- The Washington Times - Tuesday, December 22, 2015

A group representing federal prosecutors said Tuesday that President Obama violated his own rules last week when he granted clemency to 91 convicted drug dealers who were released from prison early.

Reflecting deep divisions in the Justice Department, the National Association of Assistant U.S. Attorneys called on the White House and leaders at Justice to release all information involved in the decisions to release the drug dealers, saying the public has a right to know whether a program to free criminals “is prudent, much less necessary.”

“Americans need more information than they are getting in order to decide whether now is the time to reverse the strong sentencing policies that, for the last generation, have helped slash crime rates and keep us all safer,” the group said in a statement.

Last week, Mr. Obama commuted the sentences of 95 people and pardoned two others. Nearly all of the offenders were convicted of drug-related offenses — mostly for charges related to possession with intent to distribute crack cocaine. It brought to 184 the total number of commutations by Mr. Obama, the most by any president since Lyndon B. Johnson.

Steven H. Cook, president of the prosecutors’ group, said the administration has committed to granting

clemency only if six very specific criteria were met, including that the defendant was a “non-violent, low-level offender,” did not have a significant criminal history, and had no history of violence.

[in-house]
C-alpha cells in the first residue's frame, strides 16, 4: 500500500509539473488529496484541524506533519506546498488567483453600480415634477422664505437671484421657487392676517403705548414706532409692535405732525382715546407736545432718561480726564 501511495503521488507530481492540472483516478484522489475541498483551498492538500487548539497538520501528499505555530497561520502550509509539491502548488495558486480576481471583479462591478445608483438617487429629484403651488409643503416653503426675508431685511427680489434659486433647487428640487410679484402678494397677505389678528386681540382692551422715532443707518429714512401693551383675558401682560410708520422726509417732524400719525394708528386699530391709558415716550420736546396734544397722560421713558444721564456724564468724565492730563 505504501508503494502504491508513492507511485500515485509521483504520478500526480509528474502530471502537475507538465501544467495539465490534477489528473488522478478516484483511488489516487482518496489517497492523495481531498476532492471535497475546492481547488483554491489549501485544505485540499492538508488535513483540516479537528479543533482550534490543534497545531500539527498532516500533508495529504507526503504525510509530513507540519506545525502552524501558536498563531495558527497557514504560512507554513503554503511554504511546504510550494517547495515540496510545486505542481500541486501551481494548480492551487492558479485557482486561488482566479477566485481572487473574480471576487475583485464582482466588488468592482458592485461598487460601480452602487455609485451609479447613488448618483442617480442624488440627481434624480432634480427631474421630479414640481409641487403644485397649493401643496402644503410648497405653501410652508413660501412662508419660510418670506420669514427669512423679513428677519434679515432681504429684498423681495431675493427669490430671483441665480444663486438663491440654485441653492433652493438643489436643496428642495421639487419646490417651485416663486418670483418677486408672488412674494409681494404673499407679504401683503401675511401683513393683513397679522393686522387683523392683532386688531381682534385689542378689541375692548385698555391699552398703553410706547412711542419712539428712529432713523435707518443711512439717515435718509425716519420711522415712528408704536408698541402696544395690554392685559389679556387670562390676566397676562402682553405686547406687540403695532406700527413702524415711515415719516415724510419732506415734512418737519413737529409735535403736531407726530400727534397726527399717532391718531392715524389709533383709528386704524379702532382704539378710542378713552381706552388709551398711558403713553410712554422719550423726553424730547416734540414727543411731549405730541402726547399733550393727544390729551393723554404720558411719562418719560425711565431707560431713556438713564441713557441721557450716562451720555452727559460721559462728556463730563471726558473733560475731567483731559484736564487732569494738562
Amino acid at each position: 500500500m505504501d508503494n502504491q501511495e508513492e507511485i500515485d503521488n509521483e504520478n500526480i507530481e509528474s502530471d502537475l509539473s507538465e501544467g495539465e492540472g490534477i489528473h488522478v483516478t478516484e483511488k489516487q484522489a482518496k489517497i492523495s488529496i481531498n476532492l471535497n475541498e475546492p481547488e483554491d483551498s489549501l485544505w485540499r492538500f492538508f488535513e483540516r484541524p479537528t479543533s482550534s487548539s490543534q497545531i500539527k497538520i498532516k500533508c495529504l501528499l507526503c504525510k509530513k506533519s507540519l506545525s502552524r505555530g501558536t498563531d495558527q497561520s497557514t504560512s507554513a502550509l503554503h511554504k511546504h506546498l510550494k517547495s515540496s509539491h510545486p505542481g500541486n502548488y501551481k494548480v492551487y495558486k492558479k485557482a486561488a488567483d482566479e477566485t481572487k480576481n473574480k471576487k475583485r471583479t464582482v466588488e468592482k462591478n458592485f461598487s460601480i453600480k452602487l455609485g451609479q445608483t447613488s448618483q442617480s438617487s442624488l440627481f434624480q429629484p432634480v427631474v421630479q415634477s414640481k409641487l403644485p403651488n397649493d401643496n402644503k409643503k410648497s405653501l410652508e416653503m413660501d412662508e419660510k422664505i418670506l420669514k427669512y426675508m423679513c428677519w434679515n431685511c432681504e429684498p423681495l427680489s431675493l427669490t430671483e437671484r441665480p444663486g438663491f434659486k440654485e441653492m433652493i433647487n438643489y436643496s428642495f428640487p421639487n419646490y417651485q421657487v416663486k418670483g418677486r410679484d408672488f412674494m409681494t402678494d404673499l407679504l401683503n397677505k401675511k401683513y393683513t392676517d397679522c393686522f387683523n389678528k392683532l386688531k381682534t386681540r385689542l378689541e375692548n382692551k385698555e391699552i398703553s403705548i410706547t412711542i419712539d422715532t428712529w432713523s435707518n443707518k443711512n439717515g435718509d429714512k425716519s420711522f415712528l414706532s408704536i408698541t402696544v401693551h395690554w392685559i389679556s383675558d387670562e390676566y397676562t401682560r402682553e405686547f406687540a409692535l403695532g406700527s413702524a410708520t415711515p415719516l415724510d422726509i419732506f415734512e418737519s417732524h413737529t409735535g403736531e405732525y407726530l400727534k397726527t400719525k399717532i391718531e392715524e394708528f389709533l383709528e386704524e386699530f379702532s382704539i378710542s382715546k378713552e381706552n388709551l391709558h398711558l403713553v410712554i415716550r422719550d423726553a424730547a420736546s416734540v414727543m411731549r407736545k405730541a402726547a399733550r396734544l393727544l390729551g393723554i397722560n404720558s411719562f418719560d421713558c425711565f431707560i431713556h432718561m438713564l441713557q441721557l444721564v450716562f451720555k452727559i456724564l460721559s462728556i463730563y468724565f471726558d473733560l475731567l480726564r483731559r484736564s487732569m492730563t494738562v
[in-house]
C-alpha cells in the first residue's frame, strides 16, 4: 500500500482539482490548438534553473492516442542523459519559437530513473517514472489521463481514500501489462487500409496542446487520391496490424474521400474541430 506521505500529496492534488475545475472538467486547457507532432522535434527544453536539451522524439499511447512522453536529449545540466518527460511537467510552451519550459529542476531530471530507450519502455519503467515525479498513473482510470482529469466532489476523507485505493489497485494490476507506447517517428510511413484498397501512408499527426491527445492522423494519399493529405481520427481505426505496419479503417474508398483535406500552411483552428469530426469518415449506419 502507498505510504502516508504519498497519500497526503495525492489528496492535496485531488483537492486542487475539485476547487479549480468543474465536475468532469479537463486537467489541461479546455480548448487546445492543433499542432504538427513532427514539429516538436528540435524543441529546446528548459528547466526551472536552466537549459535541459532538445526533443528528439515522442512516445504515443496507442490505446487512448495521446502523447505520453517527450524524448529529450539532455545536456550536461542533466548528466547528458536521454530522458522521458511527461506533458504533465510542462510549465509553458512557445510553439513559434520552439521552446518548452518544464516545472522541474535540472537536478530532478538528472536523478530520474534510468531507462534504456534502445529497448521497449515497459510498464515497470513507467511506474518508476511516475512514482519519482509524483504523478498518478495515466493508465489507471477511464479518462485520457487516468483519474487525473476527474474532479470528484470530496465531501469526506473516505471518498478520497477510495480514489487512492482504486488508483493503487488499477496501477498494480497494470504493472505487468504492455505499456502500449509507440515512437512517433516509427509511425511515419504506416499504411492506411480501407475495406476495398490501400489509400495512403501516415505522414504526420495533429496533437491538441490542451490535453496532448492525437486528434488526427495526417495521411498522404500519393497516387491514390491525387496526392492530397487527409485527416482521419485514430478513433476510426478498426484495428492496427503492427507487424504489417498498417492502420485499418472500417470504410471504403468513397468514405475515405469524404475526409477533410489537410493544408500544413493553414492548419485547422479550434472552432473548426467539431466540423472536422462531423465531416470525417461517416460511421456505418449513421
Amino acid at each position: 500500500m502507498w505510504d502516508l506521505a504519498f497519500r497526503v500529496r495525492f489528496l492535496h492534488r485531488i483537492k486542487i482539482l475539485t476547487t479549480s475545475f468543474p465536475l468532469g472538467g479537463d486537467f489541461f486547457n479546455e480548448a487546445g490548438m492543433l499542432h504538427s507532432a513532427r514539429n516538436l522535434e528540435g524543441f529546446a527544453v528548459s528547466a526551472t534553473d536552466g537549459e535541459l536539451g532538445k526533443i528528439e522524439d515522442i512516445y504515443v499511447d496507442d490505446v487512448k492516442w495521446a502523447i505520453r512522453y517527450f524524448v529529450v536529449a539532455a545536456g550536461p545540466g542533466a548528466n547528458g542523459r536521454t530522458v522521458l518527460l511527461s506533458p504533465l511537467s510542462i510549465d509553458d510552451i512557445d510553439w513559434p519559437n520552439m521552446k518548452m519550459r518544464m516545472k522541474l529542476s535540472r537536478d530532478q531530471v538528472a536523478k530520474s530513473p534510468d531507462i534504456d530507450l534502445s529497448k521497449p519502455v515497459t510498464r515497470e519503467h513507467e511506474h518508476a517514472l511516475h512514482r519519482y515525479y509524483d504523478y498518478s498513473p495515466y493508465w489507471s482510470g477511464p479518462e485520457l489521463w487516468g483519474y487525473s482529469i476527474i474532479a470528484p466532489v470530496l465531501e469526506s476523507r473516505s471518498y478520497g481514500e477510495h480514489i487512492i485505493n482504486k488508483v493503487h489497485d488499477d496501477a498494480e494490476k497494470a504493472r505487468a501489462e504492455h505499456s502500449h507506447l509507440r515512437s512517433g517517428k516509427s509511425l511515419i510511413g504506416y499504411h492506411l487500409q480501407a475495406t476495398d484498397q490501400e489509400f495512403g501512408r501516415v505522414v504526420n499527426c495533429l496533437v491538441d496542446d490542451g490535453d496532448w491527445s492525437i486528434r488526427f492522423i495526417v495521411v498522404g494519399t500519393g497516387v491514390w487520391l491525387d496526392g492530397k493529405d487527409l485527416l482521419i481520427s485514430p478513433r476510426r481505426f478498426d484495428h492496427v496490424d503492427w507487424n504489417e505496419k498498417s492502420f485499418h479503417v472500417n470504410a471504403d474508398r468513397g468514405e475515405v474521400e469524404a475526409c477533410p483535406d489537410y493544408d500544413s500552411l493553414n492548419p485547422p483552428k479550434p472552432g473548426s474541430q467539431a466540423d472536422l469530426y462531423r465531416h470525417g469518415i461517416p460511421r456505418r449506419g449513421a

“Sadly, that has not been the case,” Mr. Cook said. “In fact, many of the drug traffickers being released had armed themselves with firearms (one with 40 firearms); many were leaders or supervisors in their crimes (one was the lead defendant in a 69-day trial); many had multiple prior felony convictions (one had 8 prior felony drug trafficking convictions); and the vast majority were involved in conspiracies to distribute large quantities of dangerous drugs, often hundreds of thousands of dollars’ worth of methamphetamine or cocaine.”

The clemency releases are in addition to about 46,000 drug traffickers who are being released through retroactively shorter sentences through a push by the White House and the Justice Department with the U.S. Sentencing Commission.

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